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EBU News Report 2019 urges public service media to work together to face challenge of platforms


04 Dec 2019


Innovation & Enterprise

A brand-new report, commissioned by the EBU, suggests that the development of artificial intelligence (AI) in newsrooms will bring new opportunities – and greater challenges - for public service media (PSM).

The Next Newsroom: Unlocking the Power of AI for Public Service Journalismidentifies an increased role for PSM in scrutinizing algorithmic-influenced decision making and rebutting false news through trusted, evidence-supported reporting. It can also enable audiences to understand diverse global issues, through, for example, removing language barriers.  Opportunities which are already core to the values and ethos of public service journalism

The report also stresses that, while humans remain integral to news operations, no job involving the practice of journalism will remain the same. PSM organizations are urged to support urgent culture change within newsrooms, enabling journalists to adopt critical technical skills and new ways of working. And, crucially, not to allow a traditional fear of technologies to risk legacy media falling behind with the progress made by big tech organizations.

Key themes from the report:

  • AI has the potential to underline the traditional values of public service media.
  • PSM must move to metrics that measure real connection with people – instead of simple reach.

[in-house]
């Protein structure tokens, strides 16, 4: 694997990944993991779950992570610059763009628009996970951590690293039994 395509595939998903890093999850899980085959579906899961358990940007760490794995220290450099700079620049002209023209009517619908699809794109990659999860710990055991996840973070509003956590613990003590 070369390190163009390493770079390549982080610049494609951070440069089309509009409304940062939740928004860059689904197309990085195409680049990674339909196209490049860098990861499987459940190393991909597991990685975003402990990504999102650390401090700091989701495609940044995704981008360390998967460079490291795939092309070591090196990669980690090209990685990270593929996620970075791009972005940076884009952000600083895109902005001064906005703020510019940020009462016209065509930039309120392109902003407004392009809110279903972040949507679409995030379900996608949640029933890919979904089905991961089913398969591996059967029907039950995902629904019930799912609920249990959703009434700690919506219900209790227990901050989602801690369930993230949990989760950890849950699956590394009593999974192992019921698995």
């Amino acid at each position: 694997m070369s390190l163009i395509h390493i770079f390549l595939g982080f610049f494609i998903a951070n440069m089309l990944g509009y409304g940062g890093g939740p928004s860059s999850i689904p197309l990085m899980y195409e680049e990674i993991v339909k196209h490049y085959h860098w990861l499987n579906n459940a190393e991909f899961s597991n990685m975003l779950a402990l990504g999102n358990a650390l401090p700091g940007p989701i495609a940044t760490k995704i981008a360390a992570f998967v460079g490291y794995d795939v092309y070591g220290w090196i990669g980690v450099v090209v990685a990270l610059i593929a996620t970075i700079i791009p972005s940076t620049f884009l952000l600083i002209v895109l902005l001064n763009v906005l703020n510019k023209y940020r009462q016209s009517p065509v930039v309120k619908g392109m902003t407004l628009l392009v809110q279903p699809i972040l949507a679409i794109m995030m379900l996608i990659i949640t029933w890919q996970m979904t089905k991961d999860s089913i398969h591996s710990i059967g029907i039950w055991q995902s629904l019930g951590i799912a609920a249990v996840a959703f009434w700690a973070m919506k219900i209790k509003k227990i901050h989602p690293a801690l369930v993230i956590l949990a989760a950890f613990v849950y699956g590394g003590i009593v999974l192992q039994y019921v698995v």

• PSM can create value by personalizing their offering individually, as the move to many-to-many communication is the major paradigm to address.
  • The need for strategic investment. The report makes clear that AI, done properly and in certain areas, is an expensive – though necessary – investment. Investments in operational automation may also be worthwhile, but aren’t necessarily strategic, because they don’t contribute to PSM distinctiveness.
  • The need for PSM to work together. One of the strengths of the PSM network is a tradition of working collaboratively and sharing good practice. This is crucial for developing AI-focused newsrooms, where the experiences of other organizations can aid with investment priorities and because scale is often needed for AI projects.
  • The adoption of AI is not optional – and it needs to happen now.
  • This is not the end of humans in journalism. On the contrary. Humans are more vital than ever, particularly for judgement skills, but virtually all journalism roles will need to change.

Noel Curran, Director General, EBU, said, “It is clear that AI and other developing data technologies will have a profound effect on society and on the future of journalism and communications. It is already influencing how journalism is created, distributed and accessed.

“As public service broadcasters, we have a responsibility to understand these technologies, harness their potential, mitigate their dangers and ensure that journalism in the public interest remains accessible to all. We also need to ensure that we still maintain the extremely high ethical and quality standards. By working together as a community, sharing expertise, supporting innovation and partnering where necessary with others, we can make a real difference in this space.

“The EBU News Report 2019 with its combination of expert analysis, practical guides and innovative case studies is just the beginning.”